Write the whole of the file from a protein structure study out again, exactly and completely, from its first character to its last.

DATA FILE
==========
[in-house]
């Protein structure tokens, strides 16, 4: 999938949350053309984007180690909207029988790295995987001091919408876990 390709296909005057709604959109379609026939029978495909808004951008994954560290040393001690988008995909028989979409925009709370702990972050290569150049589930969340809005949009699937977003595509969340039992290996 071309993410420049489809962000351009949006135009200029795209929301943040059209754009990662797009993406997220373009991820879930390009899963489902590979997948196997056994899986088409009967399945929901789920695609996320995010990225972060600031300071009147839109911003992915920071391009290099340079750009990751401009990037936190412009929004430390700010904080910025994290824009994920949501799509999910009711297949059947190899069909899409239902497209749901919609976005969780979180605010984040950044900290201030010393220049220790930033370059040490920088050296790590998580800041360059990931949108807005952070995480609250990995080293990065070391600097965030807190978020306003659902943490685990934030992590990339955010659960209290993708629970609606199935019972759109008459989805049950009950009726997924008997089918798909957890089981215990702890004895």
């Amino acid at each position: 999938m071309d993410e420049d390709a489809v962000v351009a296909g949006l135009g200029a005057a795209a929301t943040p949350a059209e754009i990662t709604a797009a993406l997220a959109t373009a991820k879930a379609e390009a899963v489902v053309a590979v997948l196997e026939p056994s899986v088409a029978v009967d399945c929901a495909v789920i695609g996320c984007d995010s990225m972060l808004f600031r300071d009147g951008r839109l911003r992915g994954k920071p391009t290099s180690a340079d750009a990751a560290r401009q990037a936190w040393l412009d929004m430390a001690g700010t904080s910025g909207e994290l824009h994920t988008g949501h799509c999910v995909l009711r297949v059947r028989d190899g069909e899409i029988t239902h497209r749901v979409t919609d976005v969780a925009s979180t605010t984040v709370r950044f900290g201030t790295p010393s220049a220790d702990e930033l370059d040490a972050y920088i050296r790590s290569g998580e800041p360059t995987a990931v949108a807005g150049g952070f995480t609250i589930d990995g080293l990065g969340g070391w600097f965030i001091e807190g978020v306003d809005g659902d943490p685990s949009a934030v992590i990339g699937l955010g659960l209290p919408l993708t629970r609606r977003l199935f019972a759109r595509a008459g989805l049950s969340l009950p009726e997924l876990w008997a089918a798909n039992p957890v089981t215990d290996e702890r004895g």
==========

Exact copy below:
[in-house]
């Protein structure tokens, strides 16, 4: 999938949350053309984007180690909207029988790295995987001091919408876990 390709296909005057709604959109379609026939029978495909808004951008994954560290040393001690988008995909028989979409925009709370702990972050290569150049589930969340809005949009699937977003595509969340039992290996 071309993410420049489809962000351009949006135009200029795209929301943040059209754009990662797009993406997220373009991820879930390009899963489902590979997948196997056994899986088409009967399945929901789920695609996320995010990225972060600031300071009147839109911003992915920071391009290099340079750009990751401009990037936190412009929004430390700010904080910025994290824009994920949501799509999910009711297949059947190899069909899409239902497209749901919609976005969780979180605010984040950044900290201030010393220049220790930033370059040490920088050296790590998580800041360059990931949108807005952070995480609250990995080293990065070391600097965030807190978020306003659902943490685990934030992590990339955010659960209290993708629970609606199935019972759109008459989805049950009950009726997924008997089918798909957890089981215990702890004895």
């Amino acid at each position: 999938m071309d993410e420049d390709a489809v962000v351009a296909g949006l135009g200029a005057a795209a929301t943040p949350a059209e754009i990662t709604a797009a993406l997220a959109t373009a991820k879930a379609e390009a899963v489902v053309a590979v997948l196997e026939p056994s899986v088409a029978v009967d399945c929901a495909v789920i695609g996320c984007d995010s990225m972060l808004f600031r300071d009147g951008r839109l911003r992915g994954k920071p391009t290099s180690a340079d750009a990751a560290r401009q990037a936190w040393l412009d929004m430390a001690g700010t904080s910025g909207e994290l824009h994920t988008g949501h799509c999910v995909l009711r297949v059947r028989d190899g069909e899409i029988t239902h497209r749901v979409t919609d976005v969780a925009s979180t605010t984040v709370r950044f900290g201030t790295p010393s220049a220790d702990e930033l370059d040490a972050y920088i050296r790590s290569g998580e800041p360059t995987a990931v949108a807005g150049g952070f995480t609250i589930d990995g080293l990065g969340g070391w600097f965030i001091e807190g978020v306003d809005g659902d943490p685990s949009a934030v992590i990339g699937l955010g659960l209290p919408l993708t629970r609606r977003l199935f019972a759109r595509a008459g989805l049950s969340l009950p009726e997924l876990w008997a089918a798909n039992p957890v089981t215990d290996e702890r004895g």